Official advice on applying for a PPE export licence – and other PPE updates

Tue 28 Apr 2020
Posted by: Ana Pintor
Trade News

The government has today (Tuesday, 28 April) published fresh guidance for producers of personal protective equipment (PPE) who wish to export beyond the EU and EFTA member states, including Switzerland, Norway, Liechtenstein and Iceland.

The supply of PPE to the UK’s frontline health workers has been a key point of tension between the government and medical professionals.

In early April, the government decreed that during the coronavirus outbreak, anyone wanting to export PPE outside the EU, EFTA and certain other territories, would temporarily need a PPE licence to do so.

Included in the update here is a step-by-step guide to applying for a licence from the Department of Health and Social Care website.

It also lists the customs procedure codes that must not be used for PPE consignments.


Tension and delays

For many weeks, healthcare worker unions and hospitals have been warning of a lack of PPE equipment available in the UK.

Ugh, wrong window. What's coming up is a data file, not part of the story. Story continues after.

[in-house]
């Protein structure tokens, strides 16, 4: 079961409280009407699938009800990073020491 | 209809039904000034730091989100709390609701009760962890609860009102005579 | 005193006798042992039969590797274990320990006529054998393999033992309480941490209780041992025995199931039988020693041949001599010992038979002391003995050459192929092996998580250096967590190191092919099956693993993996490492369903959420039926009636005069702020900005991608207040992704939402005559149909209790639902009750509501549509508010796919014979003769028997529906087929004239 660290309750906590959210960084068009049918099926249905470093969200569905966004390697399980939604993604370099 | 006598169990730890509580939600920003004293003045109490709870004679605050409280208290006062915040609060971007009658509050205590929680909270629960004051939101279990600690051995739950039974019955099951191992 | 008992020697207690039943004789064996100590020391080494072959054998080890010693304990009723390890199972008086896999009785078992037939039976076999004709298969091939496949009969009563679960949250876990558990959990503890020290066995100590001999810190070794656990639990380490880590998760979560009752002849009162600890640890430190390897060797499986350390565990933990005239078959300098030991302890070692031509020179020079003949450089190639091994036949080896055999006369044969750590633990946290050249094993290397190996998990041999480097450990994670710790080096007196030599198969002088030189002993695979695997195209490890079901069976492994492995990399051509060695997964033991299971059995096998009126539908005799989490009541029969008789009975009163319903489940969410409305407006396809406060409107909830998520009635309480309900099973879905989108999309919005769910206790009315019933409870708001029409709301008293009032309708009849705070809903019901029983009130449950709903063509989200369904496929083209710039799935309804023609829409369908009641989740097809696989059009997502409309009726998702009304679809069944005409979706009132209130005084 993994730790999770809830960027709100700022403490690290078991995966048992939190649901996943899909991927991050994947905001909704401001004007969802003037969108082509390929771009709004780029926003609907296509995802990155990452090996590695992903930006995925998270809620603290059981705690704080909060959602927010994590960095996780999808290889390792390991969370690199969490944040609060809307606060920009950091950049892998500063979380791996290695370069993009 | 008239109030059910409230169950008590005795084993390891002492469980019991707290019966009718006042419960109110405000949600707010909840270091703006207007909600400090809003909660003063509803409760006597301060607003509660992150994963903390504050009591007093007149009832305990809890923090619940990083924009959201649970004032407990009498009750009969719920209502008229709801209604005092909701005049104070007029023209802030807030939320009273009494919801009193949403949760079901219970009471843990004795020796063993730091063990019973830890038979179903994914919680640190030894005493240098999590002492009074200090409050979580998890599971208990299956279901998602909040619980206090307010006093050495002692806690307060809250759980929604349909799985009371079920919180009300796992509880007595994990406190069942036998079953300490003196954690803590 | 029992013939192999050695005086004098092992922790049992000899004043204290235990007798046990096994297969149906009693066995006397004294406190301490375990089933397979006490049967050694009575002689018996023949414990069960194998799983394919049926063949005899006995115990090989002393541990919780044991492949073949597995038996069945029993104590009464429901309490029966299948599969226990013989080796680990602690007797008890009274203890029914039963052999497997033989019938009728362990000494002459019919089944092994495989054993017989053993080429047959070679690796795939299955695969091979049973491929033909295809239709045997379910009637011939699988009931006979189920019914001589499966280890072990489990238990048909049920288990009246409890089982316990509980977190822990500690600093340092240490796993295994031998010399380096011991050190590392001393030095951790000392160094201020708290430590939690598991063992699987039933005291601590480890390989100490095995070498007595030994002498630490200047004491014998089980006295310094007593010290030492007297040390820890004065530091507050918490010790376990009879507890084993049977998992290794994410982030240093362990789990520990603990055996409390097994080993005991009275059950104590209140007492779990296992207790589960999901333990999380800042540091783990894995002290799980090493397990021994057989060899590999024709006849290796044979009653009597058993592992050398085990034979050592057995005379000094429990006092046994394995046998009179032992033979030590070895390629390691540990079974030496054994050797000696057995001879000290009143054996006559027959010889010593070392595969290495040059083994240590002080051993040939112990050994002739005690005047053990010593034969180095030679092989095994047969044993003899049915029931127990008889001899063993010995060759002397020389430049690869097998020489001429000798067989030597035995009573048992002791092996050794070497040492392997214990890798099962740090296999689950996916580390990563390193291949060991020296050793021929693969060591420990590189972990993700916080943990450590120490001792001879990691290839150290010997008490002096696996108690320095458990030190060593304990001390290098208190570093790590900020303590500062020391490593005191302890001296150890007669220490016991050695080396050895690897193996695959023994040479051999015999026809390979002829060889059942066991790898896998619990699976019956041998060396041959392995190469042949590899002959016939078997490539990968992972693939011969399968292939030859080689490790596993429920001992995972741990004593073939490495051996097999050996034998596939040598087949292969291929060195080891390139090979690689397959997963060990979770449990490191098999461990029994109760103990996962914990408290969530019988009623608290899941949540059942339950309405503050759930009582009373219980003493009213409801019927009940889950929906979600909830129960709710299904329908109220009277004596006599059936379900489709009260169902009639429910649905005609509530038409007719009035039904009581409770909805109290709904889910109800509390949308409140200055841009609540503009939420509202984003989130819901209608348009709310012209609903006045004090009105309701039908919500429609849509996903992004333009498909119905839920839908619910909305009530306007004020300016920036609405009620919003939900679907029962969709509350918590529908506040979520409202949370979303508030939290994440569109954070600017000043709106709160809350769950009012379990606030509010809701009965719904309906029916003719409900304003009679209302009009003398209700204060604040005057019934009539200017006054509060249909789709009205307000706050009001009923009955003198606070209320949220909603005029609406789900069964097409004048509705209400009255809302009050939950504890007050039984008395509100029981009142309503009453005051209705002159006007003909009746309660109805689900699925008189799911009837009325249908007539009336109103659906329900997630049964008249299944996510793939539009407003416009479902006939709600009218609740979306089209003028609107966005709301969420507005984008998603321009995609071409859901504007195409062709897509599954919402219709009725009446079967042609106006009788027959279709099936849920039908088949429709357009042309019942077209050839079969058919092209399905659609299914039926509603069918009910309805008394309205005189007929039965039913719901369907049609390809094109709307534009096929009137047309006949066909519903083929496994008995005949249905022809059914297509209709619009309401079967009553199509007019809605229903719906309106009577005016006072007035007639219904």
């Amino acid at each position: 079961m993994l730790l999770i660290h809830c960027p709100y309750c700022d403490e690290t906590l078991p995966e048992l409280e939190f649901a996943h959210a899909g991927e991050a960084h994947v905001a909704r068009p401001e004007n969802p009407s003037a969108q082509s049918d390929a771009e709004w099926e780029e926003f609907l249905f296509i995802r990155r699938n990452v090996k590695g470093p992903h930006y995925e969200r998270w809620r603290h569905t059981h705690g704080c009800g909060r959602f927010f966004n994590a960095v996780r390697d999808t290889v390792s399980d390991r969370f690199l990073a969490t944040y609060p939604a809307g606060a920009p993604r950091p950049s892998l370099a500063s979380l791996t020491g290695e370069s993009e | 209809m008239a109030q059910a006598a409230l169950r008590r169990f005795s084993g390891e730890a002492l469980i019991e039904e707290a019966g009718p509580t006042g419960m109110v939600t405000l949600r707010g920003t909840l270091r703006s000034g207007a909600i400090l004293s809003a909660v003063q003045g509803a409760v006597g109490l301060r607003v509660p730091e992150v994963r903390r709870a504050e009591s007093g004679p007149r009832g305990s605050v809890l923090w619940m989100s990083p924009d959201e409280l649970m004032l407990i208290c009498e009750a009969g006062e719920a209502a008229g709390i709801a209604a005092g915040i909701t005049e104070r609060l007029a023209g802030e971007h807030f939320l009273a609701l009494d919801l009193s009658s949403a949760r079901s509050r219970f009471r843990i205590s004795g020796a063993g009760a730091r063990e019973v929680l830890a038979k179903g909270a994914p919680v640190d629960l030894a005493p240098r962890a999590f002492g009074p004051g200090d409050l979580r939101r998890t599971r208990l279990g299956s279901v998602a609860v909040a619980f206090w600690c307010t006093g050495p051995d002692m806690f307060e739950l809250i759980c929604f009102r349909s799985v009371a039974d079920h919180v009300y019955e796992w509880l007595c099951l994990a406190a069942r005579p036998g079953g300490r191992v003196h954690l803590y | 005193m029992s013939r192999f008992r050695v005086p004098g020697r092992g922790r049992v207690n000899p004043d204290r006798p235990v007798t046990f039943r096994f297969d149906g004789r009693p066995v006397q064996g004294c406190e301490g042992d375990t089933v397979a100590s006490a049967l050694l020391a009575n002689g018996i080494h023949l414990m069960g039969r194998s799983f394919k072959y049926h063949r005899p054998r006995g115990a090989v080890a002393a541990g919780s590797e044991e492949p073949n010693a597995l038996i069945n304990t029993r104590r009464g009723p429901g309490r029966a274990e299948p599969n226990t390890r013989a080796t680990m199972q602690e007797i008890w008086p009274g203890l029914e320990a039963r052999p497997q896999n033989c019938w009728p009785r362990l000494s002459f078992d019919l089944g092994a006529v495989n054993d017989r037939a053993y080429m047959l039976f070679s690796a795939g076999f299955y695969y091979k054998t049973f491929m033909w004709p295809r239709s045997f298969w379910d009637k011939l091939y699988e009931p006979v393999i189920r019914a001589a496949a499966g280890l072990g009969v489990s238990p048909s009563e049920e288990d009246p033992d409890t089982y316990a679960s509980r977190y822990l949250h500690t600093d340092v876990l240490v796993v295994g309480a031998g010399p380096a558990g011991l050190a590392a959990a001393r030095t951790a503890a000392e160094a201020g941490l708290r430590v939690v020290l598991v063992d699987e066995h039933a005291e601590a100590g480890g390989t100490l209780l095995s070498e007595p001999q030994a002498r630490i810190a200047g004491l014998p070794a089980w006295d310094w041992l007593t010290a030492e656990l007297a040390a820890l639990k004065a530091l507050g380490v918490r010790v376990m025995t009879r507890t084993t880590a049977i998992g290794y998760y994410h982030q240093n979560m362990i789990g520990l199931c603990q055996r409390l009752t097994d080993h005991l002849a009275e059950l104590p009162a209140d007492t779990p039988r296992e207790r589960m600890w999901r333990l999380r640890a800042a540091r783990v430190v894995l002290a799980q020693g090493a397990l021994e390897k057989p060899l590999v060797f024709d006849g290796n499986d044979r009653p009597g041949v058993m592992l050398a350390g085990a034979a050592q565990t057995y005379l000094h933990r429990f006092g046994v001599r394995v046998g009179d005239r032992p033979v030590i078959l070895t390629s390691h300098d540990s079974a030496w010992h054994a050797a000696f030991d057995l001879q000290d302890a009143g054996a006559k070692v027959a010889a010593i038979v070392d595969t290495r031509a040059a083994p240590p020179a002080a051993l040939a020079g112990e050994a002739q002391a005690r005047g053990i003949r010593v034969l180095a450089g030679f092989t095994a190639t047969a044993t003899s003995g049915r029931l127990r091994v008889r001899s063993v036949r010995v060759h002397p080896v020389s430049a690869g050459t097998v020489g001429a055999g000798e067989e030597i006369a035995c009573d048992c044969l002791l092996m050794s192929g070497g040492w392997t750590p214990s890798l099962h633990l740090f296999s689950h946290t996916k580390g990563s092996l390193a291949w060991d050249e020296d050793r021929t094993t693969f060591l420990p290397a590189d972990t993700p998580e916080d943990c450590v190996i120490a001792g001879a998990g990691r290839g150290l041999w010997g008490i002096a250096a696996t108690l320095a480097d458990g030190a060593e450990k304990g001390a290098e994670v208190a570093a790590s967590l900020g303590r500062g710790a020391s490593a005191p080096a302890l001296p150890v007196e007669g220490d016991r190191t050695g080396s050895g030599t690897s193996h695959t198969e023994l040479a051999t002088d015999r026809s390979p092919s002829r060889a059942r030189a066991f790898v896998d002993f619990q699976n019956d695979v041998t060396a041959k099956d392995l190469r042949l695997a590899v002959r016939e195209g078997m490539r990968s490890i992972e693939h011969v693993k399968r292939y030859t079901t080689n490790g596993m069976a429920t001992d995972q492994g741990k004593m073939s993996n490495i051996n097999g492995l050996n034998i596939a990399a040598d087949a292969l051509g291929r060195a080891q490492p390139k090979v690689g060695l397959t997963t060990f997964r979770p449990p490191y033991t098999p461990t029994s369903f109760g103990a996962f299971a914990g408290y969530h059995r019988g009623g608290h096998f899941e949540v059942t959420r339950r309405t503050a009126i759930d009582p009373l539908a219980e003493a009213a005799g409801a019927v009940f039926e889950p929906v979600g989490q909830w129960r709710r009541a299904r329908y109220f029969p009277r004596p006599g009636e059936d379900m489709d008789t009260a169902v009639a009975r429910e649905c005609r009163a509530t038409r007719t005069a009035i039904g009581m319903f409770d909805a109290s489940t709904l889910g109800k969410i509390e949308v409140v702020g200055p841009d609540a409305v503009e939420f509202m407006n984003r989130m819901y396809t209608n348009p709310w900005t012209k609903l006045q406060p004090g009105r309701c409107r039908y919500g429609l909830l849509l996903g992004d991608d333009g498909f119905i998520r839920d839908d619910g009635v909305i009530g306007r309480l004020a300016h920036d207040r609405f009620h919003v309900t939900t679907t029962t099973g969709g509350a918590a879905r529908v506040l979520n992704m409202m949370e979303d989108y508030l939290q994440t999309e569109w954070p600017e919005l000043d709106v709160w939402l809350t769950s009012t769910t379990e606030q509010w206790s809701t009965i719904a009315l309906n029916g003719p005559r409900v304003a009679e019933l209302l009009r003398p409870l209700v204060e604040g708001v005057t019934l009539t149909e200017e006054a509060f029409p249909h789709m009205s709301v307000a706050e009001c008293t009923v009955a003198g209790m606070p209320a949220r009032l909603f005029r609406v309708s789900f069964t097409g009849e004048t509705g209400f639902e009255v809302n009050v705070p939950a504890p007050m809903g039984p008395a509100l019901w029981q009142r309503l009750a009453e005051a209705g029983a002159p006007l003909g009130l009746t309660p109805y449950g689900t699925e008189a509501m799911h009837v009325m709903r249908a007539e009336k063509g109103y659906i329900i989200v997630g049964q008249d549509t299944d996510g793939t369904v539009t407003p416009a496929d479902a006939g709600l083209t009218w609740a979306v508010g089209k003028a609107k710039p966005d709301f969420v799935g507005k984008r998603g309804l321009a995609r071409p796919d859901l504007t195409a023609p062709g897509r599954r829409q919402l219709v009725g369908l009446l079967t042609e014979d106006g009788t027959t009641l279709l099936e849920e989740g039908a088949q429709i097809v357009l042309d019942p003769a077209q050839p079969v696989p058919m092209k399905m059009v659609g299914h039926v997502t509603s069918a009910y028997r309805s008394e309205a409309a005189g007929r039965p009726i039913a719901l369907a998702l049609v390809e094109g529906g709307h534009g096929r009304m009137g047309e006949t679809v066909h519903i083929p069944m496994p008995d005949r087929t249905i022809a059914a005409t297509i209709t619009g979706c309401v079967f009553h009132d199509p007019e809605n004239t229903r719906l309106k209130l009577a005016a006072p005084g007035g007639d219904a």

The export bans imposed by different countries have been blamed for holding up supply of PPE to the UK.

  • In March, the UK government said it hadn’t joined the EU’s PPE procurement schemes because "we are no longer members” of the bloc before later on saying it had missed deadlines due to a “mix-up” in communications, according to the BBC.
  • Also in March, the EU imposed temporary restrictions on exports of PPE to third countries, though there is a mutual exemption between the EU and EFTA countries.
  • On 1 April, import duty was suspended on PPE and chemicals for test kit manufacture being brought into the UK.
  • But it was only on 11 April that the government published its PPE national plan, soon followed by the highly-publicised delay of a flight-load of PPE supply coming from Turkey.
  • The FT reported that the UK’s “just in case, just in time” arrangements with international suppliers were invalidated by export bans imposed by overseas governments. Mark Roscrow, director of NHS Wales’ shared services procurement, told MPs pre-existing contracts for emergency deliveries of PPE were “not worth the paper they were written on.”